can be easily rotated through 90º for horizontal
or vertical shots with their cameras, the format
covered by the bellows is fully adequate for the
6×6 format of the Pentacon Six.
bellows unit has a highly flexible bellows
section that does not hinder the full movements
that are possible with the unit.
Adapter rings to enable Pentacon Six lenses to
be used on Mamiya 645 cameras are not difficult
to find on-line, and one of these can be added
to the front of the bellows, while the rear
Mamiya camera mount is easy to remove from the
bellows, and can be replaced with a Pentacon Six
camera mount. I bought my camera mount
on-line, but it would also be possible to modify
a short Pentacon Six extension tube for this
Heyde’s bespoke bellows did offer some movements
(but not all!) for both standards, but the
Mamiya bellows only have movements for the front
standard (plus a rotating back). Remember
that tilting the rear standard, where it is an
option, can be used to reduce or eliminate
distortion (see above). However, we should
recall that when we look up at a tall building,
our minds expect the top to look
narrower than the bottom, and if this natural
effect is fully corrected (for instance, by
tilting the rear standard, in cases where this
is an option), our minds will interpret this to
mean that the top of the building actually
sprouts out and is progressively wider than the
base. (See here
on the benefits of allowing some “Residual
Perspective”.) So what is
most useful is movements for the front
standard, which is what the Mamiya bellows
We next show some of
the movements that are possible with these
bellows, and comment on suitable
lenses. Shift and tilt
lenses replicate most of these movements.
See here and here.
Front tilt down
Front tilt up
Front fall + tilt down
Front swing right
Front swing left
Front shift right
Front shift left
movement is not particularly easy to see, but note
the position of the orange vertical line at the
the mid point of the base of the front standard,
in relation to the small red index mark below it.
The above pictures are samples of
possible movements. Likewise, the extent of
the tilt, swing, rise/fall or shift can be varied
according to requirements. The image at the
top of this page illustrates rise of the front
standard plus tilt down of the lens.
using a standard Pentacon Six lens, infinity
focus is not possible. However, for macro
work this is not a problem, and the lens
standard movements can be fully used to increase
depth of field. Also, in macro
photography normal Pentacon Six lenses
project an image that is larger than when they
are mounted directly onto the camera, so most
movements should be possible without any
fall-off in image brightness or resolution.
Lenses for infinity
focus designed for larger-format cameras
If one needs infinity focus, a
lens for a larger format is required, and
here I show the two Schneider Xenar lenses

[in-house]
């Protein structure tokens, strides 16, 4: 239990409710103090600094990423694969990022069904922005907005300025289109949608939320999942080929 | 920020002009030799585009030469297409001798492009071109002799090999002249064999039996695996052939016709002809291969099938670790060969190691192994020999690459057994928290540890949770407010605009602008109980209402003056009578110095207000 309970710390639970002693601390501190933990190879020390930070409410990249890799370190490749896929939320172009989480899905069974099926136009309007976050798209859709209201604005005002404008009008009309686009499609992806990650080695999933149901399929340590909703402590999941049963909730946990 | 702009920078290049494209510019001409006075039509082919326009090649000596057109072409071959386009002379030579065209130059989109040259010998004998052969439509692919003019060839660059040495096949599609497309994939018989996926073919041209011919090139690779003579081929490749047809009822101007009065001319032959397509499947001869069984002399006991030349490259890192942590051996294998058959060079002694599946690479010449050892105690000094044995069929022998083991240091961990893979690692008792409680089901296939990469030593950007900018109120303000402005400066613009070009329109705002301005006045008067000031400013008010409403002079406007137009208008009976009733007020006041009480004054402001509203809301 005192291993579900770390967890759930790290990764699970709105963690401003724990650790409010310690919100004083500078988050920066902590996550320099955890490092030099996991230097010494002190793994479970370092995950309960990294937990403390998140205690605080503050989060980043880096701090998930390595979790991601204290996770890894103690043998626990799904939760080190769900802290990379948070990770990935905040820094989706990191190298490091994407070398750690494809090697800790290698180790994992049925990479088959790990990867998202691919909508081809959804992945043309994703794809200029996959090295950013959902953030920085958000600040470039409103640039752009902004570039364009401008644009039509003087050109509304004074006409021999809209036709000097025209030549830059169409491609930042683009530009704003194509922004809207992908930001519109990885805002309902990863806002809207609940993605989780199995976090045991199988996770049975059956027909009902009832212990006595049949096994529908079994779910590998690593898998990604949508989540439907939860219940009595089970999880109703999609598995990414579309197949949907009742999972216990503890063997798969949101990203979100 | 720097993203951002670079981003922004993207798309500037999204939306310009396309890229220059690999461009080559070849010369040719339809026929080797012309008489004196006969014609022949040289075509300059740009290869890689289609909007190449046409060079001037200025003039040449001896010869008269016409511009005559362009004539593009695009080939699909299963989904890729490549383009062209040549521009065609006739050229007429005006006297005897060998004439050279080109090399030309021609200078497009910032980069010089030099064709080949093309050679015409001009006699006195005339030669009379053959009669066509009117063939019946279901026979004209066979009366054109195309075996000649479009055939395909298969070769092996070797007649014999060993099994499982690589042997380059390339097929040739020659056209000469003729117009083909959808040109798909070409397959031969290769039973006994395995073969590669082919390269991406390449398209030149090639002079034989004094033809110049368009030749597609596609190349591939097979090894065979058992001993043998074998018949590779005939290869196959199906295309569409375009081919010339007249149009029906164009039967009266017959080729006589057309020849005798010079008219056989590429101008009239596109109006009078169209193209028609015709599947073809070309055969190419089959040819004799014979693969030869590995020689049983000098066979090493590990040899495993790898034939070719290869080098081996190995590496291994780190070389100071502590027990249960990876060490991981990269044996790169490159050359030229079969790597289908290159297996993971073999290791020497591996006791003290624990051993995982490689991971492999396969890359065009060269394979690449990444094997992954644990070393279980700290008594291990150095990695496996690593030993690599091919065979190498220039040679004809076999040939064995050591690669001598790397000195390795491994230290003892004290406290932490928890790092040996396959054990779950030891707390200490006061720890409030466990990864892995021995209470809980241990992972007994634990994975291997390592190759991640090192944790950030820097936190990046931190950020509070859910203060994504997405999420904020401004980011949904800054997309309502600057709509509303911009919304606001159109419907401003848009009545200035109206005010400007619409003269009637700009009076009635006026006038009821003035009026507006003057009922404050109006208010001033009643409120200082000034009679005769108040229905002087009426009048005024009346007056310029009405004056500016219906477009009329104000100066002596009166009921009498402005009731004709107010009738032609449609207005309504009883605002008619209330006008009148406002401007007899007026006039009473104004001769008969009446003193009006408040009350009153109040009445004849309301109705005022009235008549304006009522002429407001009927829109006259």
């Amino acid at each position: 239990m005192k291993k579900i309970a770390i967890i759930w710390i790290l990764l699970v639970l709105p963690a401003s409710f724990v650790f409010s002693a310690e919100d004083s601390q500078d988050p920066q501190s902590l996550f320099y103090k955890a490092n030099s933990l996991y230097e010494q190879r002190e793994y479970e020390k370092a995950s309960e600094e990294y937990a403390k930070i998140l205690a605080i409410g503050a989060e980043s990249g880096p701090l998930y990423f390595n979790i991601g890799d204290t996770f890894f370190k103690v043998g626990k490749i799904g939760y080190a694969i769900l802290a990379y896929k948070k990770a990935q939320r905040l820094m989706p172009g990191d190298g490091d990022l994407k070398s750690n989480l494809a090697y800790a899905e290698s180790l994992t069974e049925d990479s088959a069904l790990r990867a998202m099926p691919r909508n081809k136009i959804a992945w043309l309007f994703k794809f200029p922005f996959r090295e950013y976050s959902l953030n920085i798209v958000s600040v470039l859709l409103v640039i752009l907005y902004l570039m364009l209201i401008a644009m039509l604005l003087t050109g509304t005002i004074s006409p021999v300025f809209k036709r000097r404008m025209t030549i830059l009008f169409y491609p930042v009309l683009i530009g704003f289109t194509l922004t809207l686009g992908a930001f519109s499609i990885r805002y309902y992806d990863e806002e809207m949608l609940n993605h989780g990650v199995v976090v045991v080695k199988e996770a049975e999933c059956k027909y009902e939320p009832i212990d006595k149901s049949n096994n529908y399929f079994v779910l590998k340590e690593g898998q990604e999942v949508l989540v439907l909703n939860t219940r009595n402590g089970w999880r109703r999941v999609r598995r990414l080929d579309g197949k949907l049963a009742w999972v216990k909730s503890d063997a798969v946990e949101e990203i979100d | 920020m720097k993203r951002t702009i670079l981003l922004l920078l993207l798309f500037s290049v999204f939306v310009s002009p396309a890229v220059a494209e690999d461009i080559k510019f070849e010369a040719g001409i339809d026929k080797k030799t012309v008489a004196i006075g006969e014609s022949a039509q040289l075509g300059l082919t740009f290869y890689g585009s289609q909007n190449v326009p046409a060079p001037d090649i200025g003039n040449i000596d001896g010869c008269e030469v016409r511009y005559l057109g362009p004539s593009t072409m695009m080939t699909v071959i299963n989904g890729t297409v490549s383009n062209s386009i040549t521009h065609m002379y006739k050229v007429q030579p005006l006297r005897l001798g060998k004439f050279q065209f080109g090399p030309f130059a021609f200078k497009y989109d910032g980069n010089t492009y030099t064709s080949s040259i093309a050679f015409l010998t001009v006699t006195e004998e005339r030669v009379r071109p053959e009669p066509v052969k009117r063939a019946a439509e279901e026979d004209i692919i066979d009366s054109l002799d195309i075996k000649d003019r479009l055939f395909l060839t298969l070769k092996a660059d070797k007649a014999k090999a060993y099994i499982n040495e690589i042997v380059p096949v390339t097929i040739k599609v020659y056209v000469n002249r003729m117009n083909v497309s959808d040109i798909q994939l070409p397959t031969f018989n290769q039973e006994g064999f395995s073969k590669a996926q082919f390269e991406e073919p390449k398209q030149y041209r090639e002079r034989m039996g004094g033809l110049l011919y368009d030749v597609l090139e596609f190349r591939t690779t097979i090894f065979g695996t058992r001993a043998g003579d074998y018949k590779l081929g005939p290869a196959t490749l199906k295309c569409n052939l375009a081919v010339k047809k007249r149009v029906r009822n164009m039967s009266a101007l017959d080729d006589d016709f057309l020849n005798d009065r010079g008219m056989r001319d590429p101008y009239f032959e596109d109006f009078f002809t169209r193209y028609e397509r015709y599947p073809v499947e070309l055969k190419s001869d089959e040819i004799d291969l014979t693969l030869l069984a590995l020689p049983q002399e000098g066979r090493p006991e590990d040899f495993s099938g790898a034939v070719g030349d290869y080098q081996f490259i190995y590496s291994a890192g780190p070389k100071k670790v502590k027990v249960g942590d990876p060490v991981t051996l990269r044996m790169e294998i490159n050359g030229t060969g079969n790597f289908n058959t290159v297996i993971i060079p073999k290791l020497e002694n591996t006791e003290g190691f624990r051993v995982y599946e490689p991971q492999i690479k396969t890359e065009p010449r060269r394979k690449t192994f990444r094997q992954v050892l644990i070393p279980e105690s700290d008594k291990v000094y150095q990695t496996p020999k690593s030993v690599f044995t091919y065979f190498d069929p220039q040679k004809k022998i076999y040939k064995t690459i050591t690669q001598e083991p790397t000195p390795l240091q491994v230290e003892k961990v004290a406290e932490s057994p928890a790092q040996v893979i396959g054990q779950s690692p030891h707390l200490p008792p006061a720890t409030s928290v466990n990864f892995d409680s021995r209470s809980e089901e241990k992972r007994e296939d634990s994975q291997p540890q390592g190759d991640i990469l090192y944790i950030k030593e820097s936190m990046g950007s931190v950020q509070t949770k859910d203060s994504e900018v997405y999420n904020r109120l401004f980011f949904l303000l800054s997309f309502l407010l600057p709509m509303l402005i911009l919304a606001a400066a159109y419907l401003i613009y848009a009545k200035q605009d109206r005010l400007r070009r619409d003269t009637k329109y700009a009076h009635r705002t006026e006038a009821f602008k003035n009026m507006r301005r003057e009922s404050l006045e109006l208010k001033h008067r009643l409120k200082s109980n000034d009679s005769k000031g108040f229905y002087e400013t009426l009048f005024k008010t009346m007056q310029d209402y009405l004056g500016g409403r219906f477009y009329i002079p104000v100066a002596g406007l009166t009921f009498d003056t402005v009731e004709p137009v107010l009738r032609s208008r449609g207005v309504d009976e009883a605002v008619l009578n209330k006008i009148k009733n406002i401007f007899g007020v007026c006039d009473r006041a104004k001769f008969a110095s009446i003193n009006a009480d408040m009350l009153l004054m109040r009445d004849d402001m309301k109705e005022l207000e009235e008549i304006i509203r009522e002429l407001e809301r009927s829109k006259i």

that were available from Novoflex with an
adapter for the Pentacon Six (see here).
As such lenses also project a larger image,
they generally provide adequate coverage for
the full use of movements, even at infinity
setting, without any fall-off in image
brightness or resolution. However, the
above Kodak publication points out that for
many lenses “the maximum angle of view of
which these lenses are capable can be
realized only when they are stopped down to
a relatively small aperture.” (p. 9)
we can see the Schneider Kreuznach 150mm Xenar
lens set at infinity focus. We have raised
the front, a setting that could be suitable when
photographing tall buildings – obviously
from an appropriate distance, which will also
help to reduce perspective distortion.
View cameras are of course not used hand-held,
but on a sturdy tripod, and for any work with
bellows on the Pentacon Six a tripod is strongly
advised, even when working at infinity.
For macro work it is of course essential.
When the lens is stopped down to a relatively
small aperture, as advised in the Kodak
publication, exposure times can be long, which
again makes the use of a tripod unavoidable.
|The 180mm Xenar requires a slightly
greater extension of the bellows in order to
achieve infinity focus, but this makes all the
movements of the bellows unit easily available.
The 180mm Schneider Xenar lens at
infinity focus with front rise & swing to the
The 180mm Schneider Xenar lens at
infinity focus with front fall plus tilt down
The 180mm Schneider Xenar at
infinity focus again with front fall plus tilt
down, viewed from a different angle
Obviously a lens with a
shorter focal length may be desirable for some
situations, and such lenses are available.
Mamiya even offered “balloon bellows” for use on their
bellows unit when extremely wide-angle lenses were
To go on to the next
section, click below.
Next section (Close-up Tubes)
To go back to the
introduction to macro photography, click here.
Click the following link to go on to the
Lens Test section.
© TRA October 2019, revised